On Persistence

AtlasHave you ever felt on the edge?  A razor’s width away from the world crushing you?  Have you ever thought maybe you should let it?  Have you ever wondered what would happened if you stopped holding it up, like enduring Atlas, and let the sky fall?

Of course you have, because you are like me–blessed and burdened by circumstance; you are a parent of the extraordinary.  The weight is unimaginable and the task so tiring; for who can hold up the world and the sky?

Nevertheless, we persist.

What is the alternative?  For the sky to come crashing down?

It does that anyway; it falls  with every crisis, every diagnosis, every meltdown, every school meeting, every stare, every medication failure.  And, that is why it is our job to hold it up.  It is our job to make sense of it all every time the earth shakes and another crisis rips the heavens from the firmament.  It is our job to piece it back together–azure patch dotted by fluffy white, patent-leather black pin studded with shiny bright diamonds.

We must make sense of it for our blessed and burdened, extraordinary pieces of heart walking around outside our chests.  For, if we didn’t there would be no understanding, no up or down, no hope.  We would be crushed by nature.

Who makes sense of it for us–holding the earth and the sky, picking up the pieces, placing the stars back one by one?  Who makes sense of the nonsensical?  Who helps carry crushing burden when we fear it will flatten us?  When we are weary and we wish it to?

I do.  We do.  We shoulder our burdens together because we are the few who can understand the job–the immense burden and blessing.  We link arms and hunch shoulders to disperse the weight as we speak of the crises, and diagnoses, the meltdowns, and meetings, the stares, and medications.  We stoop low and scoop the scattered stars and shattered blue canvas of sky the next time it comes tumbling down and help to paste it back up again–and again, and again.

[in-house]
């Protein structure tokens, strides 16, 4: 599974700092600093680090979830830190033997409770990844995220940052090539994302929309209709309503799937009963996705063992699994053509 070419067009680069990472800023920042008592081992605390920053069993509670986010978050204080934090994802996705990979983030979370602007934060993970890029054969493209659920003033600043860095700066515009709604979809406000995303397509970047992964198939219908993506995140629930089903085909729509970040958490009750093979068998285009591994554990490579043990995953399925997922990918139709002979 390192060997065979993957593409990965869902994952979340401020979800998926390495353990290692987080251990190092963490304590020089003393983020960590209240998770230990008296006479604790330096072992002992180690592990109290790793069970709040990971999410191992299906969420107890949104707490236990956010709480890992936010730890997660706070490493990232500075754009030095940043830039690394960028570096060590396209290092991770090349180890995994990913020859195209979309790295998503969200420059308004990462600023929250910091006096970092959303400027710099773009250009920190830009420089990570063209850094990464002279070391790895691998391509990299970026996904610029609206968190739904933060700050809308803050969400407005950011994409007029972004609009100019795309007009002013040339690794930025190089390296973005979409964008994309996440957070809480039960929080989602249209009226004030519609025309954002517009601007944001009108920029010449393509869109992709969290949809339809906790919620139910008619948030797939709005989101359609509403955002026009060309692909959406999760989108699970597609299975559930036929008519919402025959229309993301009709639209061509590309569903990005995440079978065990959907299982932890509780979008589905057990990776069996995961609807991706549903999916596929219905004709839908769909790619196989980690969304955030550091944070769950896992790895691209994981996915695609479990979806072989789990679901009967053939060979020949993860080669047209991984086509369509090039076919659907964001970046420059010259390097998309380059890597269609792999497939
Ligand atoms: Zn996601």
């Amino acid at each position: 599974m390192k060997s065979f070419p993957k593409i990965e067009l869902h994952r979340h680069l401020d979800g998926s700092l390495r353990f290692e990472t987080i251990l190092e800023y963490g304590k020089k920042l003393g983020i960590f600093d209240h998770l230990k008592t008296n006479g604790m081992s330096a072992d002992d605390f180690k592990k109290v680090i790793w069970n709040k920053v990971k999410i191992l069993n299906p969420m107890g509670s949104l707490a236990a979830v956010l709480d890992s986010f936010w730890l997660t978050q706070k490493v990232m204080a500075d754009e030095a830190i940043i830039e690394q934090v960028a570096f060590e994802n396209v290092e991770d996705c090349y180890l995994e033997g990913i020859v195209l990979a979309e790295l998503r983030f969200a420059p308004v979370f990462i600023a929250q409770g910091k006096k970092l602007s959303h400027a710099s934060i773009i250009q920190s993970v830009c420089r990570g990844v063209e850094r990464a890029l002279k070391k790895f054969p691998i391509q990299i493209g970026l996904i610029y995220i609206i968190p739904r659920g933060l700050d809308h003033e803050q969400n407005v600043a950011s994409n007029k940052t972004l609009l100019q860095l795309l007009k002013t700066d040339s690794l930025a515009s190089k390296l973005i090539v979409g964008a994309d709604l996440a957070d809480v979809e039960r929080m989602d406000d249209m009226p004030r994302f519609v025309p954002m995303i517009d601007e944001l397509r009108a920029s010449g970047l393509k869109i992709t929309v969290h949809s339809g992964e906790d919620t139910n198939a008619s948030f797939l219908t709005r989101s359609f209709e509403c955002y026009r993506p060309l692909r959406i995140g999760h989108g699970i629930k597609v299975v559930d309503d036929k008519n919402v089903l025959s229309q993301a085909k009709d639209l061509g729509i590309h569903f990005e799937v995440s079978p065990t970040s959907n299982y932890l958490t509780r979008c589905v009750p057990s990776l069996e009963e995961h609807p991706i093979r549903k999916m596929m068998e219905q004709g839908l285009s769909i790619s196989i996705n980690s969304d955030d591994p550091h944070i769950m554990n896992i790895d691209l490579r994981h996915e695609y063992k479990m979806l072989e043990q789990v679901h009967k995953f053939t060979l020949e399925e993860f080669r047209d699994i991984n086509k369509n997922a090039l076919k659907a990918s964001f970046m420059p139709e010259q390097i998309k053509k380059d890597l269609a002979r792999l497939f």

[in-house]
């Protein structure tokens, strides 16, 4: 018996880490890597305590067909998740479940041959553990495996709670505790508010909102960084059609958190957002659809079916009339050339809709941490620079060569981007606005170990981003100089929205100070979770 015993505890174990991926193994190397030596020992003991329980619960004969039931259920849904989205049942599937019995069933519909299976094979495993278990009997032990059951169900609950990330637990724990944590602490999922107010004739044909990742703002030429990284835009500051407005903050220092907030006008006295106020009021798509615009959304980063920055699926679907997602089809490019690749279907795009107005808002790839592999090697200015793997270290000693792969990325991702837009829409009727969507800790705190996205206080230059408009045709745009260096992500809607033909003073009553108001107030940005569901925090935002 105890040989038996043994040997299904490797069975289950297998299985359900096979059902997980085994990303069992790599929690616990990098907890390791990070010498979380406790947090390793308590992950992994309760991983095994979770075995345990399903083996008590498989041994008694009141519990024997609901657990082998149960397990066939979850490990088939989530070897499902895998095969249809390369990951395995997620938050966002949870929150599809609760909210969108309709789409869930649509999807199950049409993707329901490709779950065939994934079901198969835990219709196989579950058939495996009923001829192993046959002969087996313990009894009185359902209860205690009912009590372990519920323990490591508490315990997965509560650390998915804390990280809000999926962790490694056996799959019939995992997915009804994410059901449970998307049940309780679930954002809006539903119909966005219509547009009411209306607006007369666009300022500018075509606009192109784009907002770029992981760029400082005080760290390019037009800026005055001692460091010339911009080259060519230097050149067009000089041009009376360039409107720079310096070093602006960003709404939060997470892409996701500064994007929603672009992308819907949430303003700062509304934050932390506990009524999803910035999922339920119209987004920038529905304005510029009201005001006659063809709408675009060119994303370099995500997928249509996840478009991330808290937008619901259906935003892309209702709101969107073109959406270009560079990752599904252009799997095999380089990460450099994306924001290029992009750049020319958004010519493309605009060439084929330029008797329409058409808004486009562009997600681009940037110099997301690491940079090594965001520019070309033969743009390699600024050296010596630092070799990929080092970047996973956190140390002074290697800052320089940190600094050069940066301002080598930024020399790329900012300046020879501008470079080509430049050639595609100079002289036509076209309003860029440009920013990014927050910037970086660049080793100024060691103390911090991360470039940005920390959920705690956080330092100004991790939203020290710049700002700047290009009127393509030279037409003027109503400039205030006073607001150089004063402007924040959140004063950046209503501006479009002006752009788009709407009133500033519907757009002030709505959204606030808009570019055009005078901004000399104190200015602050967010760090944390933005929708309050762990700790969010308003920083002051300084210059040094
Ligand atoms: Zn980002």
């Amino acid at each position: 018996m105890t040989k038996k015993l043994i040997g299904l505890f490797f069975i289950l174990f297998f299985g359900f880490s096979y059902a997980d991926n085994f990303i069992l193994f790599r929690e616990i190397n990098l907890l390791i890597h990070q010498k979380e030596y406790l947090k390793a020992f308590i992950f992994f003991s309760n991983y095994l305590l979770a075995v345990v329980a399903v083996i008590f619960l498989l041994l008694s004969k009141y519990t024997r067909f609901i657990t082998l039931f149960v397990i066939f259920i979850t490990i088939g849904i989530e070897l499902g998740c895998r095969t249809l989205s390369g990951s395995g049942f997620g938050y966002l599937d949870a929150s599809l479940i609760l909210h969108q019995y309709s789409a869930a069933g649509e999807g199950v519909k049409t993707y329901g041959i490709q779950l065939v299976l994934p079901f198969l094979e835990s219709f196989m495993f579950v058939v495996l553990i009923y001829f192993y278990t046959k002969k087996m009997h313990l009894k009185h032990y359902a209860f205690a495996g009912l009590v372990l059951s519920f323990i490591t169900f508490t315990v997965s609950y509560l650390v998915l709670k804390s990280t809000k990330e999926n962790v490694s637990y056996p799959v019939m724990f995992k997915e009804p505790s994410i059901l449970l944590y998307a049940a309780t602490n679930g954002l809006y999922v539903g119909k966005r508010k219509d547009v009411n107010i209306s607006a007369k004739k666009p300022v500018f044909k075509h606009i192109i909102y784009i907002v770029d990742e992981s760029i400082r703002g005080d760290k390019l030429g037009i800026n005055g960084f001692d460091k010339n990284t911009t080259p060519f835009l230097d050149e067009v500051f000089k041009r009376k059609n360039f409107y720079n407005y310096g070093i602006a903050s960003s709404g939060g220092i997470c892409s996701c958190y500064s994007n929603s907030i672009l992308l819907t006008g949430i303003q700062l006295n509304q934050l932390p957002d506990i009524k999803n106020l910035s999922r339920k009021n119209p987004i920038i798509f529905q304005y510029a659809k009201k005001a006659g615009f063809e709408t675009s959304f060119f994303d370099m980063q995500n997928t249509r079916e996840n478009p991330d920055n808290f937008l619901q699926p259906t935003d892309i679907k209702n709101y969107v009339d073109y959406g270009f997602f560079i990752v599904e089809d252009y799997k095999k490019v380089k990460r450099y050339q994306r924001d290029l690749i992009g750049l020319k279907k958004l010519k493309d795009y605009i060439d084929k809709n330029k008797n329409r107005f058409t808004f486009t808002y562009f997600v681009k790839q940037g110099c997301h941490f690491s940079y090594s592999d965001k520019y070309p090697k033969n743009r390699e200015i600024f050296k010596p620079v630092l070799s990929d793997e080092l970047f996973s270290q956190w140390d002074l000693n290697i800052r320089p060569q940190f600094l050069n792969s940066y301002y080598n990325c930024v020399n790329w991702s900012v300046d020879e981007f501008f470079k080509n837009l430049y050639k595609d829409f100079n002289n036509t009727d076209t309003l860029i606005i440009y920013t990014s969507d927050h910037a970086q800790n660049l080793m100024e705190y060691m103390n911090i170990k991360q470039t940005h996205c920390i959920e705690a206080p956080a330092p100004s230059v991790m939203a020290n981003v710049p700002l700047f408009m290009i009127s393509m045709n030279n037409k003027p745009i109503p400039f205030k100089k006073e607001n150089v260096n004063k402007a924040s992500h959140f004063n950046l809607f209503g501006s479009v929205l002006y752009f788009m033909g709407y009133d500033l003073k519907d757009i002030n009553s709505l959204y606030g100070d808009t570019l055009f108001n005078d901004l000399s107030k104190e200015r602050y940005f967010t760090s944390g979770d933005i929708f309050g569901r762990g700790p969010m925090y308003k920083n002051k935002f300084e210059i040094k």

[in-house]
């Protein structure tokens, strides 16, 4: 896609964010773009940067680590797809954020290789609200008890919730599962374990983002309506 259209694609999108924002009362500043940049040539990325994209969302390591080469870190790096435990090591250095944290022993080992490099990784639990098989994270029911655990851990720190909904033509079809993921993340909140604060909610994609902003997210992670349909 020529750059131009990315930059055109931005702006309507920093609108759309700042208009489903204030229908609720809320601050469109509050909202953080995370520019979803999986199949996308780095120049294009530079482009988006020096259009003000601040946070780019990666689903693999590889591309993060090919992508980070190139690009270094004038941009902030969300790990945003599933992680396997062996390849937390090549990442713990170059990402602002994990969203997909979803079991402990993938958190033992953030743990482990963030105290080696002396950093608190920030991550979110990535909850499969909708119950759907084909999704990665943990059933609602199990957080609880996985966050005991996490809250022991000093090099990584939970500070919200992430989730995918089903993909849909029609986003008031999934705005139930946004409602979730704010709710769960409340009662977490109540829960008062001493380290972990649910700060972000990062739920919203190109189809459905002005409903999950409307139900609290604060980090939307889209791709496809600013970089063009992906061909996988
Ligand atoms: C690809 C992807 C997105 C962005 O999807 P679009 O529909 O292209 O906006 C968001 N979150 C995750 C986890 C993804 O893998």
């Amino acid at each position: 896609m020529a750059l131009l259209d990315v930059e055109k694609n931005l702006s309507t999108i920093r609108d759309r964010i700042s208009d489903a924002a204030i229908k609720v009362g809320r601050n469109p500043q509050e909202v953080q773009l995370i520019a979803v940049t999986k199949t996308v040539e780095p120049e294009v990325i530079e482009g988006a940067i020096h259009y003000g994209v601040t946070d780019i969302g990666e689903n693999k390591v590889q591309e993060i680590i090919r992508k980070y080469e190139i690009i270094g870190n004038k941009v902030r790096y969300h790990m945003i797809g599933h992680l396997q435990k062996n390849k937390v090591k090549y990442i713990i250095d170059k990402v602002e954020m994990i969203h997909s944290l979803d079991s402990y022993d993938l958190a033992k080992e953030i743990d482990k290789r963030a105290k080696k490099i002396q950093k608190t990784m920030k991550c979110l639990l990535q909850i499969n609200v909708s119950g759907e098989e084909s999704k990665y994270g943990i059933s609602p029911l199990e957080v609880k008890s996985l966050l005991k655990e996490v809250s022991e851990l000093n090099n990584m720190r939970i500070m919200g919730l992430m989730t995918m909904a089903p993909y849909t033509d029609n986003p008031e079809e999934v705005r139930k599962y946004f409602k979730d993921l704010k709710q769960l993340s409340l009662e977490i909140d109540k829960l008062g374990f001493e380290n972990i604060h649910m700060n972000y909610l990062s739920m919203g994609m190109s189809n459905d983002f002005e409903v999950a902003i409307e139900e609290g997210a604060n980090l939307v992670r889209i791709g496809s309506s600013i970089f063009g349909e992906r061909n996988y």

Nevertheless, we persist.

 

On Despair

despair

Meditation on Despair:

You are like a cold wind that blows through and rustles the last of the autumn leaves that cling helpless on the branches and herald the arrival of winter.  Winter, the season of death and dormancy, is your friend.  You seep through the cracks in our foundations like an icy chill.  Perhaps like water, soft yet strong and forceful, ready to freeze as the hopelessness of winter sets in and drive those foundational crevices into deep canyons of pathos.  And, as the sadness grows you feed on it; you grow ever stronger until your insidious presence can no longer be ignored.  Foundations of joy, happiness, love, and hope crumble at your feet until all that is left is the gaping abyss of you–despair and, your favorite of partners, hopelessness.  But, perhaps, not all that much unlike the cold winds that harken the winter white, you too shall blow past in turn and the world will bloom around you once again.  That’s the thing with seasons–they change; and foundations–they may crumble and fall but they can be rebuilt.  You too are important just as winter is to the world.  But you are only to be a season for which joy and hope can return once again.